Following is a situation for instruction: There are no or few institutions of higher education since there is no need to attend. We build our own learning paths, our learning activities logged by something from multiple sources and kept in a repository under our names.
When searching for jobs etc., our learning repositories are analyzed by AIs / Machine Learning algorithms that assess our learning journeys to the job specs. Given enough information, machines become better at matching candidates. A job interview consists of a red or green light, along with a retinal scan, a weight indicating failure or success.
Can this oversimplified, instead dystopian vignette the culmination of trends?
Some might say that current ‘trends’ exist in the hopes of future-gazers and tech entrepreneurs than in reality. When she writes in this informative article reliably acerbic tech blogger Audrey Waters thinks,
“(Deliberate) Misinformation — about exactly what the ed-tech can do, about the issues it will solve, about what sort of circumstances students and schools and society are now confronting, about what sort of future new technology will necessarily give us is picked up and wielded by far too many education leaders and decision-makers. That’s what a decade of ed-tech social media and PR have wrought: hashtag gurus and fake information.”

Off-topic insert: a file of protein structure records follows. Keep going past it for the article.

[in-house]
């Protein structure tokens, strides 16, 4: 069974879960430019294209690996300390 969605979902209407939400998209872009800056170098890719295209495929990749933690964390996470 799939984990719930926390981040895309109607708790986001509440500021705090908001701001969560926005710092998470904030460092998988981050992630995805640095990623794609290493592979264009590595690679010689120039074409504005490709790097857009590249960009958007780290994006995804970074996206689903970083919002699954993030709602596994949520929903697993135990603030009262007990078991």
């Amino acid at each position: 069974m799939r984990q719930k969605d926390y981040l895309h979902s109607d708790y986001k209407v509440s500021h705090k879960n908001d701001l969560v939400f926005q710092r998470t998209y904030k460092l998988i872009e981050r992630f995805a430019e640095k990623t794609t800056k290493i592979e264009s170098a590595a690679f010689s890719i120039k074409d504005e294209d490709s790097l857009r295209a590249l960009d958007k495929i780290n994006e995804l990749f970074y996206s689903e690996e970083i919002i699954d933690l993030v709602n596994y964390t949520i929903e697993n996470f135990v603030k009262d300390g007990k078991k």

The urge to shape the future is nothing new. In 1930 after years of commercial failure with his creation the Automatic Testing Machine (see image), Sidney Pressey nevertheless believed wholeheartedly in the future of machines in schooling: “Over the next twenty decades, special mechanical aids will make mass-psychological experimentation commonplace and bring around in education something similar to the Industrial Revolution… where instructional science and the ingenuity of instructional technology combine to modernize the inefficient and clumsy procedures of conventional schooling.”
Pressey was a psychology professor made a learning product based on his study and driven by theories. How accurate are these days? Are some modern tech entrepreneurs driven by money with students as’meat widgets’ within their own systems?
Pressey did not understand that computers will return everything along, so predictions have a tendency to spend the format the subsequent five decades’ rather than the twenty-five years’. But the thinking is the same: a hopeful assertion that particular technologies close to the asserter’s hearts (and wallets) will catch on soon and revolutionize everything.
So, without wishing to bite the hand that feeds us (tech) we encourage a healthy skepticism when studying about’trends’ over the next few decades, and to ask oneself whether the learning utopia being clarified springs from a concern for enhancing the quality of education, or enhancing the tech entrepreneur’s bank balance. A balance can always be found somewhere between the two, but we should beware of some trends that are nothing more than a businessperson’s fevered imagination’s.